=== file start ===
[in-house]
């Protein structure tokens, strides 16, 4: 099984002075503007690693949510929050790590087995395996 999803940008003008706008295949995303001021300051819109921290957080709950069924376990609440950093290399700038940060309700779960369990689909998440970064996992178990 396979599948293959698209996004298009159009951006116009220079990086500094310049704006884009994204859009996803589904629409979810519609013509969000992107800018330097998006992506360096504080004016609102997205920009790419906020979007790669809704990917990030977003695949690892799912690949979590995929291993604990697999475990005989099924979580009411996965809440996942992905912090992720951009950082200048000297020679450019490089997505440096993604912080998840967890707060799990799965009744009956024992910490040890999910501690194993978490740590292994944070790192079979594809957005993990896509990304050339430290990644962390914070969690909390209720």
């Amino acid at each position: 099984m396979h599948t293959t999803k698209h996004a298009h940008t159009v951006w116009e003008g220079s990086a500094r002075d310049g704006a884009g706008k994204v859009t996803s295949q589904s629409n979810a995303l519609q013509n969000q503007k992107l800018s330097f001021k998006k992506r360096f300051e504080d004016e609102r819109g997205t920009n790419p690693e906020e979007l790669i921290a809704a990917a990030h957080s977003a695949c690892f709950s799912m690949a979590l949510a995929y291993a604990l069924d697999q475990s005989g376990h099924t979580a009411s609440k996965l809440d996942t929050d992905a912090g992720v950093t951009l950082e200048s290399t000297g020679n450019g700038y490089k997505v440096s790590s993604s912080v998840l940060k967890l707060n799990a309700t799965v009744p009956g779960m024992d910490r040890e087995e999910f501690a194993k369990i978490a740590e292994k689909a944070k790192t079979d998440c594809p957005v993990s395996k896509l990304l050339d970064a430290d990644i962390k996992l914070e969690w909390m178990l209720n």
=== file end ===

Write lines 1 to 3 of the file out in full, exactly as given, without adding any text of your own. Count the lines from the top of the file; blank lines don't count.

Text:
[in-house]
């Protein structure tokens, strides 16, 4: 099984002075503007690693949510929050790590087995395996 999803940008003008706008295949995303001021300051819109921290957080709950069924376990609440950093290399700038940060309700779960369990689909998440970064996992178990 396979599948293959698209996004298009159009951006116009220079990086500094310049704006884009994204859009996803589904629409979810519609013509969000992107800018330097998006992506360096504080004016609102997205920009790419906020979007790669809704990917990030977003695949690892799912690949979590995929291993604990697999475990005989099924979580009411996965809440996942992905912090992720951009950082200048000297020679450019490089997505440096993604912080998840967890707060799990799965009744009956024992910490040890999910501690194993978490740590292994944070790192079979594809957005993990896509990304050339430290990644962390914070969690909390209720």
């Amino acid at each position: 099984m396979h599948t293959t999803k698209h996004a298009h940008t159009v951006w116009e003008g220079s990086a500094r002075d310049g704006a884009g706008k994204v859009t996803s295949q589904s629409n979810a995303l519609q013509n969000q503007k992107l800018s330097f001021k998006k992506r360096f300051e504080d004016e609102r819109g997205t920009n790419p690693e906020e979007l790669i921290a809704a990917a990030h957080s977003a695949c690892f709950s799912m690949a979590l949510a995929y291993a604990l069924d697999q475990s005989g376990h099924t979580a009411s609440k996965l809440d996942t929050d992905a912090g992720v950093t951009l950082e200048s290399t000297g020679n450019g700038y490089k997505v440096s790590s993604s912080v998840l940060k967890l707060n799990a309700t799965v009744p009956g779960m024992d910490r040890e087995e999910f501690a194993k369990i978490a740590e292994k689909a944070k790192t079979d998440c594809p957005v993990s395996k896509l990304l050339d970064a430290d990644i962390k996992l914070e969690w909390m178990l209720n």